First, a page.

In children 5-17 year olds, the trends were the same as in adults: in 2010 compared to 2001 there were more mild asthmatics (85% and 78%, respectively) and less severe asthmatics (0% and 5%, respectively) (Table 1). However, more children reported night-time symptoms in 2010 compared to 2001 (76% vs. 45%, p < 0.02). Much less emergency visits were reported in 2010 compared to 2001 (4% vs. 38%, p < 0.001) as well as hospitalizations (4% vs. 16%).

Severe asthma and it’s risk factors have been in focus during the recent Allergy Programme 2008-2018 [4]. To analyse the determinants for severe asthma in 2010, the relevant data was dichotomized to reflect severe (score 6-10, n = 243, 40%), or mild asthma (score 0-5, n = 365, 60%). The analyses were restricted to the respondents fulfilling the strict definition for asthma and aged >18 years (n = 476). In univariate analysis, older age (odds ratio [OR], 1.02), comorbid atopic eczema (OR, 1.76) and food allergies (OR, 1.84) were related to severe asthma (Table 3). Likewise, having received guided self-management instructions for allergic rhinitis (OR, 1.49), food allergies (OR, 2.36) or severe allergy (OR, 1.93) were associated with severe asthma. In multivariate analysis with forward selection, older age (OR, 1.02), atopic eczema (OR, 1.59) and having received food allergy guidance (OR, 2.49) were associated with severe asthma.

Table 3:
Univariate and multivariate regression analyses fog determinants of severe asthma in 2010


Self-reported asthma severity has decreased significantly in 10 years despite the slightly increased prevalence of the disease in Finland [11, 12]. Reductions in the use of emergency care and need for hospitalizations are in line with previous observations [2, 13], and are objective evidence of decreasing asthma burden. Occurrence of self-reported night-time symptoms did not change, however, which may mean more sensitive perception of even the mildest sleep disturbances. It should be noted that only a small group of asthmatics regards their disease as severe, in 2010 not more than 4% (32/813) and no one of those in the age group of 5-17 years. In the population, the majority has a mild disease relatively easy to control with appropriate medication.

In the asthma literature, severe asthma is overemphasized much because of the specialist care perspective. On the other hand patients with severe asthma should be in focus as they carry most of the disease burden including costs [2]. Allergic rhinitis and asthma have generally a favourable outcome [14]. Lindstrom et al. [15] used the Finnish military register to follow 393 asthmatic young men for 20 years. At the age of 40, 52% of them were free of symptoms or had them only occasionally, 20% had mild persistent, 17% moderate persistent, 10% severe persistent asthma, and 80% had comorbid allergic rhinitis.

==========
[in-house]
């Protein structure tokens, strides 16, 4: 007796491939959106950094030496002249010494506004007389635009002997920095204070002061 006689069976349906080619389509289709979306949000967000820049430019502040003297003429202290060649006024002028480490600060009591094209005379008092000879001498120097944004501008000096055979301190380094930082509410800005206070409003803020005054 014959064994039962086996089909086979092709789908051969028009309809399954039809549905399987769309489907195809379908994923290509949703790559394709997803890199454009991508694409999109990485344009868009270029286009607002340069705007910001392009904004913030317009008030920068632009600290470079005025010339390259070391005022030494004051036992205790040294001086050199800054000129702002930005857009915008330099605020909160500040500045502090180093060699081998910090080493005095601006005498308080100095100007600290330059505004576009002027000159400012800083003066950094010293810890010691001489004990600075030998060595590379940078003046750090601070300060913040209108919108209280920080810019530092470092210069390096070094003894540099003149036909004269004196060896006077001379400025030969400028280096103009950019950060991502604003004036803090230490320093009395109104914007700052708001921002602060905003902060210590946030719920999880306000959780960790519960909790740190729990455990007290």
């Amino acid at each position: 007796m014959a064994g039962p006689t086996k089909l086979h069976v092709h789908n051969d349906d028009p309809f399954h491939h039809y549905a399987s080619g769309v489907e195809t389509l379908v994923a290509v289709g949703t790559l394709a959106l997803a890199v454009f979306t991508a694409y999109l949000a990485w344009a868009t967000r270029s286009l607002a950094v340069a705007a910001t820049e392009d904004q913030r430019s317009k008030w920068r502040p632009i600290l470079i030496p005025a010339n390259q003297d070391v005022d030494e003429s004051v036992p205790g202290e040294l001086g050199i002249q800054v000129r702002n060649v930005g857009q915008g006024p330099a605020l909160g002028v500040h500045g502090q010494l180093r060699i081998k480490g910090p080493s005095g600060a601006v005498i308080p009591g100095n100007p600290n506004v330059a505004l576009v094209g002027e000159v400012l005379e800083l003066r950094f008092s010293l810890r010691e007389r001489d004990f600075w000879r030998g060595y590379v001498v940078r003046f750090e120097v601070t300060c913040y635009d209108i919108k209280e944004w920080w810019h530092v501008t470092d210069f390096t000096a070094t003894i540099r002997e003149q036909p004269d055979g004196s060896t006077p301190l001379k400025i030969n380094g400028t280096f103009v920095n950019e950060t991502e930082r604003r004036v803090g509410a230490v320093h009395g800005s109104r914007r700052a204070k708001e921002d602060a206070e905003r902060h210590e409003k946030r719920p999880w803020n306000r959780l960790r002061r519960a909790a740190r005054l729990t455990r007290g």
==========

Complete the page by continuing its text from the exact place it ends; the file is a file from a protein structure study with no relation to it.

During the 10-year observation period fixed ICS/LABA combination inhalers gained the market as 50% of patients with chronic diseases were using them in 2010. This explained the rapidly reduced use of single ICS and SABA inhalers. Nevertheless, already in 2001, 87% of patients were on regular ICS as the major increase took place in late 1990s [2]. Combination inhalers seem to have further improved the use of regular ICS in chronic asthma and thus maintained better asthma control [16].

Smoking is associated with mixed type or airway inflammation (eosinophilic and increasingly neutrophilic), more rapid lung function decline, reduced response to ICS treatment, increased disease severity and need for acute care, all resulting in worse asthma control [17, 18]. Furthermore, the so called overlap syndrome of asthma and chronic obstructive pulmonary disease is associated with poor quality of life [19]. However, the present survey did not find any clear association between smoking and self-reported severe asthma. The study cohorts were relatively young, around 50 years in both surveys, and the smokers probably did not yet suffer from the overlap syndrome with the more rapidly decreasing lung function. Older age, regardless of smoking, was a slight independent risk factor for severe asthma as have been reported also earlier [20].